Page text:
Welcome to the DoItYourself Forums!

To post questions, help other DIYers and reduce advertising (like the one on your left), join our DIY community. It's free!

is my basement the right approach?


brianhunter01's Avatar
Member

Join Date: Dec 2005
Posts: 305
NY

12-12-05, 04:21 PM   #1  
is my basement the right approach?

is my basement the right approach?

--------------------------------------------------------------------------------

I just bought my house a few months back and found a surprise in my finished basement when we got a week of rain. I got nice puddles in my basement. I am about to get french drains put in my basement in about two weeks. In order to put the drains in my basement I was required to cut up from the floor up 4ft, removing the sheet rock and the metal studs. When I did this I saw that the studded wall was about 7 inches away from the concrete wall. There was also Paperback fiberglass insulation between each stud. I noticed though that there was no Vapor Barier behend the wall just the insulation and then the concrete wall. When I first saw this I was pissed that one the contractor the the previous owner hired put the wall so far away from the concrete wall and two there was no Vapor barier. In reading this thread it sounds like perhaps the contractor was on the right approach. Does this all sound like this is the right approach? When I put the studs back and re sheet rock the bottom should I do it the way it was? Also if anyone has ever cut out 4ft of metal studs and put them back any suggestions of how the secured the bottom back to the top part of the stud that was cut out would be greatly appreciated. Someone had suggested to me to take 16 inches of metal track and fit it in the track and screw it tight.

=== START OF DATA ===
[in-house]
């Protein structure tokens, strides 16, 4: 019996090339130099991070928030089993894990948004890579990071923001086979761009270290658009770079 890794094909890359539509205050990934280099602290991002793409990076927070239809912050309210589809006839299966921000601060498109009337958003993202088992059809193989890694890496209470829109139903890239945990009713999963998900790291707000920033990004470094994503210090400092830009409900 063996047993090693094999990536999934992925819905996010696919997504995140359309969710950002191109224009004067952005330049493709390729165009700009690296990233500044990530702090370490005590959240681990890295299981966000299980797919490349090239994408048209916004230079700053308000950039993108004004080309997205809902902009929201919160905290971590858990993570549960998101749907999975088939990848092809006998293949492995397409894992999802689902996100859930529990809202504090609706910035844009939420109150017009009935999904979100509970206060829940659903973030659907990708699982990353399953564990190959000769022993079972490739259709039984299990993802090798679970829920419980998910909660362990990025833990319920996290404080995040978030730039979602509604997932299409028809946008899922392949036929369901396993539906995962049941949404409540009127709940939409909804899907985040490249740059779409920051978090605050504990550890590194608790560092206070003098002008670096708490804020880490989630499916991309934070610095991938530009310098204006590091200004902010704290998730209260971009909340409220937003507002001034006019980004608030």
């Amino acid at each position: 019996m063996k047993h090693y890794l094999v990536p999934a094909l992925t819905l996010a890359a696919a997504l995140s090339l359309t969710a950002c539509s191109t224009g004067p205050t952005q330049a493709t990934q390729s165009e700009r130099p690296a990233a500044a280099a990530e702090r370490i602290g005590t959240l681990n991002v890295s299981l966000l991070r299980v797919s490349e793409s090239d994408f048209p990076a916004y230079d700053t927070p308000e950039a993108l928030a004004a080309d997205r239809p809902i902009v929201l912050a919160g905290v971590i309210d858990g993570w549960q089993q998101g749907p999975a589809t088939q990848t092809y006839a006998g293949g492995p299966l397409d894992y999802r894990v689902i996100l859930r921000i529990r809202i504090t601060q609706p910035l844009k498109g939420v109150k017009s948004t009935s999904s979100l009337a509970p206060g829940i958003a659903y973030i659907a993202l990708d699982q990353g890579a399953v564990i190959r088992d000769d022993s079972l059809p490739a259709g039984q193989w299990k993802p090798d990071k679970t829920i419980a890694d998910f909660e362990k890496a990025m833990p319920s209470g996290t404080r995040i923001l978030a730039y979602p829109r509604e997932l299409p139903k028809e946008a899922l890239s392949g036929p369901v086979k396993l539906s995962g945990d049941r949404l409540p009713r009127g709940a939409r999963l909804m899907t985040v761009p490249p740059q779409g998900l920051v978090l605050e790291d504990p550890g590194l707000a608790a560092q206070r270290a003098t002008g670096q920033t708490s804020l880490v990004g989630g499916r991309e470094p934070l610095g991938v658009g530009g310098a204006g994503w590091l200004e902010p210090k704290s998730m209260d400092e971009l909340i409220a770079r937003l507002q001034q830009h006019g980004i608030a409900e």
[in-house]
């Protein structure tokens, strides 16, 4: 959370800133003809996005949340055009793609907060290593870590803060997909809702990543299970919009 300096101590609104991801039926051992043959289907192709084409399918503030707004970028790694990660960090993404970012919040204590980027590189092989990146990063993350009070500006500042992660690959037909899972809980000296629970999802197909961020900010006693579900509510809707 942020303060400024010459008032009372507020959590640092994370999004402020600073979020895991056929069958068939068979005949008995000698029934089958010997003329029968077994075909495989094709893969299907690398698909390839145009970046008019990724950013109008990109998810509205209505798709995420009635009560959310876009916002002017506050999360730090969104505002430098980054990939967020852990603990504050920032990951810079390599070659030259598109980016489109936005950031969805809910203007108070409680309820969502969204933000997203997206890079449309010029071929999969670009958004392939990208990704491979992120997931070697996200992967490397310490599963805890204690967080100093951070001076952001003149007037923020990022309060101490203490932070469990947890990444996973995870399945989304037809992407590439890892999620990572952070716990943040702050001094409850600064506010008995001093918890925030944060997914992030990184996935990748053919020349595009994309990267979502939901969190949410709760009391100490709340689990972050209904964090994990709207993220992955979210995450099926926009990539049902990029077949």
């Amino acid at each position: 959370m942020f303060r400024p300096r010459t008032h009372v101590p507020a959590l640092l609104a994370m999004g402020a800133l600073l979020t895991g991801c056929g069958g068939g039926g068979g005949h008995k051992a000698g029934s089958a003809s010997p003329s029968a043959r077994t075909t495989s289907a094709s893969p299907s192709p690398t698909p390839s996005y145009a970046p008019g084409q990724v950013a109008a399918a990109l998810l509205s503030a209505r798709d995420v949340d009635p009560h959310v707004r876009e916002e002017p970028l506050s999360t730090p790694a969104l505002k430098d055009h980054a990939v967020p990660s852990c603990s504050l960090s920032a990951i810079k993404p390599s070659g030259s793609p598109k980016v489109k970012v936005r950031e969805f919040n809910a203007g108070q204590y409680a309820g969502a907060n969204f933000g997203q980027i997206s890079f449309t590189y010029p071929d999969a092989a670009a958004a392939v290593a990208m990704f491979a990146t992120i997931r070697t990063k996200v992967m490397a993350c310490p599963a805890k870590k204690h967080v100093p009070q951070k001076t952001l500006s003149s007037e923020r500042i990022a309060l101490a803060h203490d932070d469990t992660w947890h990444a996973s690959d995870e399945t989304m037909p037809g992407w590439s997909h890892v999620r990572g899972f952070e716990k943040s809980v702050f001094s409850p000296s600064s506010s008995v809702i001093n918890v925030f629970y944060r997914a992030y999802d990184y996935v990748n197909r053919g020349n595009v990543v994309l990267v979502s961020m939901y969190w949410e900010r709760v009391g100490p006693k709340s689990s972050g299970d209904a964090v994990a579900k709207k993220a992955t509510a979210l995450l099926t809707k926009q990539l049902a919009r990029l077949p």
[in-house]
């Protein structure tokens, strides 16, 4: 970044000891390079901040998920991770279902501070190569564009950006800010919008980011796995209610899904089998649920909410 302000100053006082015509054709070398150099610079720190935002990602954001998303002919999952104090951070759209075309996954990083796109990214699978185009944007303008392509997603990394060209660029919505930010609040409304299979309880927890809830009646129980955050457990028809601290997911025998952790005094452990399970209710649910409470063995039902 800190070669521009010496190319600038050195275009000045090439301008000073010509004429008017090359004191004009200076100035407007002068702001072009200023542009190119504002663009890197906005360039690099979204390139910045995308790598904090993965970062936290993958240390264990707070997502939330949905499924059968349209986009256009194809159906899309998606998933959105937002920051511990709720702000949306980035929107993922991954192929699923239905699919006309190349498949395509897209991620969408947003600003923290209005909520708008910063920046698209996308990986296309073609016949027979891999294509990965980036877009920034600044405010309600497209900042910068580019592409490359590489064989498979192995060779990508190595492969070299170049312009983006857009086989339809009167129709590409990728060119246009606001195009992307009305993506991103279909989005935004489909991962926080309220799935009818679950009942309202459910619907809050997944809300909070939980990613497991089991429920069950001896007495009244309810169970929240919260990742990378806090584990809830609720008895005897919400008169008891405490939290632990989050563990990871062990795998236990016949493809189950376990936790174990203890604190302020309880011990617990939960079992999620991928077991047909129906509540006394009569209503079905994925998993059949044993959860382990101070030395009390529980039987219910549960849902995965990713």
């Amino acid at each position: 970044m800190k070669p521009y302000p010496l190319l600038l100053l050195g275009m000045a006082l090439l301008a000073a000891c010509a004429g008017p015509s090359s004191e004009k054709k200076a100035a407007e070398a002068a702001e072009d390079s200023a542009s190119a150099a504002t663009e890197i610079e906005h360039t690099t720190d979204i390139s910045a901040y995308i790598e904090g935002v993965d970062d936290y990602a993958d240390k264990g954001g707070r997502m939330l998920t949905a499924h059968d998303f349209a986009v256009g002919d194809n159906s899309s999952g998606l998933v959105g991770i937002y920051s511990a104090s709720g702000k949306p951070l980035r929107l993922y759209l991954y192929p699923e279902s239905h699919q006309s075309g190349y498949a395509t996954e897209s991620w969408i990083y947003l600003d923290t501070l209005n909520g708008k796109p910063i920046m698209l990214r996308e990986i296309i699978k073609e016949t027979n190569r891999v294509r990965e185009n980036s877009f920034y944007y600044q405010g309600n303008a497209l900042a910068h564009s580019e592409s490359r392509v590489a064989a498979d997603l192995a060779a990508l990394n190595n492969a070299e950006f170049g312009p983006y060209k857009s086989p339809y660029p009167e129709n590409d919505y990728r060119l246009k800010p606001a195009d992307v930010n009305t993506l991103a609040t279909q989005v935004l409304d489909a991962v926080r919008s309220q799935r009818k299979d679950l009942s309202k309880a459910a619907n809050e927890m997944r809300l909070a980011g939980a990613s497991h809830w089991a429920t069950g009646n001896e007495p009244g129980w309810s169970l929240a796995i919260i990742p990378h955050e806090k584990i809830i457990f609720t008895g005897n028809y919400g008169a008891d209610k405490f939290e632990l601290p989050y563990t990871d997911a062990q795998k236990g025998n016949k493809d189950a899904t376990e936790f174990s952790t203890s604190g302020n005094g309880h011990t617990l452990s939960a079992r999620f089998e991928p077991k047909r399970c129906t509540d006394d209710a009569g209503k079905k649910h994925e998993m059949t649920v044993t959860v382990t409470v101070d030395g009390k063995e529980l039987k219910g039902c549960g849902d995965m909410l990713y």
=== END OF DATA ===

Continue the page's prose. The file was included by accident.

Thanks

 
Sponsored Links
em69's Avatar
Member

Join Date: Jul 2005
Posts: 857

12-13-05, 06:33 AM   #2  
Have you considered trying to solve the problem outside? I am curious to know why people want the water to come into the house, when in fact the idea is to keep it out.

http://www.askthebuilder.com/070_Lin..._Seepage.shtml

 
Concretemasonry's Avatar
Member

Join Date: Mar 2005
Posts: 6,125
MN

12-13-05, 11:02 AM   #3  
brian -

em69 has a good point about the esterior. Guttere, downspout extensions (8-10 feet) and proper grading to carry the water away can eliminate the need for drain tile.

If this is a new house, the area around it may have settled, collecting water and holding it until it can leak in.

The interior drain tile are costly, like any drain tile installation. Interior drain tile are effective and do a better job of reducing the water and water pressure under the slab due to a high water table. Make sure they go deep enough (below the bottom of the footing).

Good builders put in both interior and exterior.

Dick

 
brianhunter01's Avatar
Member

Join Date: Dec 2005
Posts: 305
NY

12-13-05, 01:19 PM   #4  
Dick,

Thanks for the reply. I got a real good deal on getting the drains put it and it is a company that has been around for 50 plus years. I have heard nothing but good things. They go down below the footings and use pvc pipe ( I heard others use cheap pipe) I actually tried the whole landscaping deal and my spouts are away, unfort if I get a lot of rain over days it starts to seep. My goal is do eventually dig around the house and have both inside and outside. As far as the vapor barrier do you think I need it with the the wall almost a foot away from the concrete wall and just the insulation?

 
em69's Avatar
Member

Join Date: Jul 2005
Posts: 857

12-14-05, 07:02 AM   #5  
I believe you gettin confused between a moisture barrier and vapour barrier.

A vapour barrier is installed on the warm side of a room to keep moisture from entering a cold space. This, IMHO is mandatory.

However, I believe you are referring to a moisture barrier which is installed against the concrete wall to prevent the insulation from contacting the concrete. This performs the same function as installing a moiture barrier under a concrete slab. Since your walls are very far from the concrete, then there is no chance the insulation will contact the concrete.

Having this space will cause other problems though which you should be aware of.

Here is a start:

http://www.joneakes.com/cgi-bin/getd...als.cgi?id=743

 
brianhunter01's Avatar
Member

Join Date: Dec 2005
Posts: 305
NY

12-15-05, 08:37 AM   #6